Work sessions at the garden form a community amongst the participants as well. On Tuesday evening, when Gomez arrived, she and Catelan greeted each other warmly with cheek kisses while their daughters rushed to say hello to one another.

“Every Tuesday when I get out of school, my mom picks me up and takes me here” Catelan’s daughter said, adding that she enjoys helping out at the garden with her mother and would like to come work there with her brother when she is old enough.


Usually, each family gets about five pounds of produce per work session, Kline said.

“With the vegetables from the garden, the food we cook is more natural and doesn’t have as much chemicals” said Gomez, a DPP participant who is unemployed and lives near Saint Raphael’s Hospital but rides to Fair Haven to work in the garden every Tuesday. Without the vegetables she grows in the gardens, Gomez would need to purchase them in the supermarket.

Also, for participants such as Catelan, some of these vegetables are brand new. A Mexican immigrant, she listed all the vegetables that had never been a part of her family’s diet: lettuce, carrots and celery — the only word she said in English, having learned it firsthand through the garden work, Kline said.

While Gomez has learned about produce through her work in the garden, not everyone in New Haven knows about the variety of fresh produce available locally. Sandra Caballero ’12, who interned with the Yale Sustainable Food Project last summer and worked the Yale Farm stand at the Wooster Square farmer’s market, said there was a disparity in education about different vegetables and their uses; between tour groups from different New Haven schools not all students could identify the various crops at the stand, she said.

Many adults also do not realize they have access to high quality, locally grown produce, Yale Farm manager MacPhee said.

“I think that recipients are just not aware of the fact they can now spend those dollars at farmers’ markets instead of in the grocery store,” MacPhee said.

New Haven Farms is just one way DPP helps provide access to fresh food, offering some of its patients vouchers for purchasing vegetables specifically at the farmers’ market in Fair Haven, rather than a grocery store or corner deli, before its season ended last week. The farmers at the Wooster Square Market — which first began operating under the new market umbrella nonprofit CitySeed in 2004 — were the first in the state to accept federally subsidized food stamps in 2005. Now, the Connecticut Mental Health Center Foundation and Healthy Eaters and Readers, a program CitySeed jointly operates with CT Children’s Museum, for example, provide vouchers to be used at local farmer’s markets as well.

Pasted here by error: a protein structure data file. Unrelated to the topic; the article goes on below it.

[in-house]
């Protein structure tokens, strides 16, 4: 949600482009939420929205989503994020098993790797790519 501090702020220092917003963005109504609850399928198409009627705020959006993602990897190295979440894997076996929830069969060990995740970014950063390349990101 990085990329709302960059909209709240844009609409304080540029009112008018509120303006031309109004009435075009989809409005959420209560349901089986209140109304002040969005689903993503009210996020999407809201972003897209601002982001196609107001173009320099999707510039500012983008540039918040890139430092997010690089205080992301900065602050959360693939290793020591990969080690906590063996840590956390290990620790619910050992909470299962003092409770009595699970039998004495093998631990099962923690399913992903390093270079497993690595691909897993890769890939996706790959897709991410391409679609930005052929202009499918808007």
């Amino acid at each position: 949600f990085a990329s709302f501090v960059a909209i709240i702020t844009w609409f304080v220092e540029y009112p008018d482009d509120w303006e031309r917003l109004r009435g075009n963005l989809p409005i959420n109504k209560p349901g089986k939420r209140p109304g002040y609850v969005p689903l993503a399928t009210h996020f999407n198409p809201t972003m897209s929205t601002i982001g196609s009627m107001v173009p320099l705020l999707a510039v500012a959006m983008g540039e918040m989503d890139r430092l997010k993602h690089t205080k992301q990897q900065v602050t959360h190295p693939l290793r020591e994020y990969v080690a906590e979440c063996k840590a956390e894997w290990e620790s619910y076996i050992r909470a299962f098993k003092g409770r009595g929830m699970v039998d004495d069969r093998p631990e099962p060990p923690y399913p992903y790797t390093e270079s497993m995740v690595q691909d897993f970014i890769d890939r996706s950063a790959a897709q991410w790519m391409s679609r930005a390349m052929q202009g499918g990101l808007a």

Nicole Berube, executive director of CitySeed, which oversees five farmers’ markets in New Haven, said, “These vouchers can serve as an introduction to the markets and help people feel welcome to them.”

DPP gave out $1,000 dollars worth of vouchers in its first season, Kline said. Berube, pleased that these vouchers benefited not only the patients but also the local farmers, added that the business brought by the vouchers also stimulates the farmers’ markets.

“Programs like this have amazing reach to improve the health of individuals as well as increasing farm viability at the markets,” Berube said.

Vouchers to be used at the Fair Haven farmers’ market were distributed in $20 increments by DPP to participating families each week, she added.

With the onset of winter and the closing of Fair Haven farmers’ market for the year, work sessions at the Chabaso lot New Haven Farms greenhouse will need to help fill the gap in providing fresh produce for these lower-income families in order to help prevent diabetes. The organization hopes to obtain a greenhouse on a second lot to expand winter operations, Kline said.